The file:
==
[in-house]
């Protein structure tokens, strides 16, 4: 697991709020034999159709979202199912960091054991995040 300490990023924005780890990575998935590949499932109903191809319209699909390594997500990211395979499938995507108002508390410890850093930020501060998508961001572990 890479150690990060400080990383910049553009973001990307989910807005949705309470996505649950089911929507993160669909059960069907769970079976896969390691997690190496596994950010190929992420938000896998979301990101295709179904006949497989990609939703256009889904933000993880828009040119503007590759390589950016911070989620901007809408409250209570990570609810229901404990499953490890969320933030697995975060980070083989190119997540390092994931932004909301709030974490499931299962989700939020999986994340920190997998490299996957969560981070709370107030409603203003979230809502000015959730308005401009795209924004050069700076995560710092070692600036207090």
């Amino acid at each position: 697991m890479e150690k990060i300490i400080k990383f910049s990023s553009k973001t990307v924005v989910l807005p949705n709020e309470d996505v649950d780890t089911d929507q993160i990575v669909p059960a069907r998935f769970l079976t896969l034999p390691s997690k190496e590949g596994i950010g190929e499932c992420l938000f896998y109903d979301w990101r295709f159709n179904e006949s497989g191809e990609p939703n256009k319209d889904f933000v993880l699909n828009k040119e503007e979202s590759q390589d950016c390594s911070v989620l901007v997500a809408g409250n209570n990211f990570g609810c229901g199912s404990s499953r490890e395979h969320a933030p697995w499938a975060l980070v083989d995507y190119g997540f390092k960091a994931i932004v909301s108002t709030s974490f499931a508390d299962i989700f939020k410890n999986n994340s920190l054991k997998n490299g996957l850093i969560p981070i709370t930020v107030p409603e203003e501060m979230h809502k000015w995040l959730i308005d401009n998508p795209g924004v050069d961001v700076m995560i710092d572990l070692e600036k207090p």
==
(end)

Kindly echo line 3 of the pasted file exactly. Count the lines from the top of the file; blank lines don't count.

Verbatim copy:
């Amino acid at each position: 697991m890479e150690k990060i300490i400080k990383f910049s990023s553009k973001t990307v924005v989910l807005p949705n709020e309470d996505v649950d780890t089911d929507q993160i990575v669909p059960a069907r998935f769970l079976t896969l034999p390691s997690k190496e590949g596994i950010g190929e499932c992420l938000f896998y109903d979301w990101r295709f159709n179904e006949s497989g191809e990609p939703n256009k319209d889904f933000v993880l699909n828009k040119e503007e979202s590759q390589d950016c390594s911070v989620l901007v997500a809408g409250n209570n990211f990570g609810c229901g199912s404990s499953r490890e395979h969320a933030p697995w499938a975060l980070v083989d995507y190119g997540f390092k960091a994931i932004v909301s108002t709030s974490f499931a508390d299962i989700f939020k410890n999986n994340s920190l054991k997998n490299g996957l850093i969560p981070i709370t930020v107030p409603e203003e501060m979230h809502k000015w995040l959730i308005d401009n998508p795209g924004v050069d961001v700076m995560i710092d572990l070692e600036k207090p």